Oh, Lord, help me make my life count.
This week I have been in Phoenix as the representative for the City of Houston for the International Association of Civil Aviation Chaplains (www.iacac.ws), a group which I have been a member for twelve years. The association is comprised of multi-denominations from around the world—largely Europe. I met some wonderful people through the years from every Christian background imaginable and a few other faiths as well. Annually we convene, confer and worship on a different continent and in a different style church.
Seeing these great folks again this week reminds me of the breadth of God. It’s highly possible that we have 2×4 souls with 10×12 God. We cannot comprehend all of God, so it is pride ad infinitum to think we know all that God is doing or with whom He is doing it in the earth. Seeing others who find various entry points to God’s presence does not vaunt mine above theirs nor make one right and the other wrong. Had I been born to parents who worshiped steeped in liturgical circles I would doubtless use that road as my entryway to God. I happened to be born to a Pentecostal family, and I feel most comfortable approaching God in the manner in which I was raised, but familiarity does not equal Godly. A read prayer is no less heartfelt and powerful than an impromptu prayer. A recited prayer is no less Godly than singing a song you know from memory. To be filled with pride and elitism due to ones birth is the height of ignorance. Why should I be proud of something of which I had no part to play?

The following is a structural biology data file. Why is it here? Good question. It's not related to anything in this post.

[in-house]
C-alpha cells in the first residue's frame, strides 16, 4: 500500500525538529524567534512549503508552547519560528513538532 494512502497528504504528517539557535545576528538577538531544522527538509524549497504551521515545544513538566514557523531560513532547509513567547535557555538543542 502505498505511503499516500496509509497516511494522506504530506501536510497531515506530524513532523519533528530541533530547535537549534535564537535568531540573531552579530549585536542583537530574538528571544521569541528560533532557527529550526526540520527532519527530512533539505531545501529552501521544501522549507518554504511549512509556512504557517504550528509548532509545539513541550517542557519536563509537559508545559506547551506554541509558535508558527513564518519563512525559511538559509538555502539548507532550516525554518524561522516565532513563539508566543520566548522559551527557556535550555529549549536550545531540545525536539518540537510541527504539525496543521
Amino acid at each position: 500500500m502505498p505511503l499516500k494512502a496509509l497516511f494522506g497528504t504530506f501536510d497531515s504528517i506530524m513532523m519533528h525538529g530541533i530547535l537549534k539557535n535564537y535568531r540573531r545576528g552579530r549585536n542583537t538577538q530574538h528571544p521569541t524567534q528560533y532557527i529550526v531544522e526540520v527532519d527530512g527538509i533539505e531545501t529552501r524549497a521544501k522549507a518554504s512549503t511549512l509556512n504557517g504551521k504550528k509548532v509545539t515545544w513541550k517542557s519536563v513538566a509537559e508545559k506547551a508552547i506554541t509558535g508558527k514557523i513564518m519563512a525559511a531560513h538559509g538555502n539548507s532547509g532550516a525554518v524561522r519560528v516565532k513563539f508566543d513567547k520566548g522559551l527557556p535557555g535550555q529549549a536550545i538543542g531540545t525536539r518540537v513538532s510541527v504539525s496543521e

Yes, I am proud of my heritage, and yes, I am proud to be an American, and yes, I am proud to be Spirit-filled, but in all of these accounts I am thankful-proud, not pride-filled-proud. My heritage is just that—MY heritage. Others have their heritage and remain just as ebullient about theirs as I do about mine.
Oh, Lord, let me grow up to the full measure you desire me to be, and let my life count.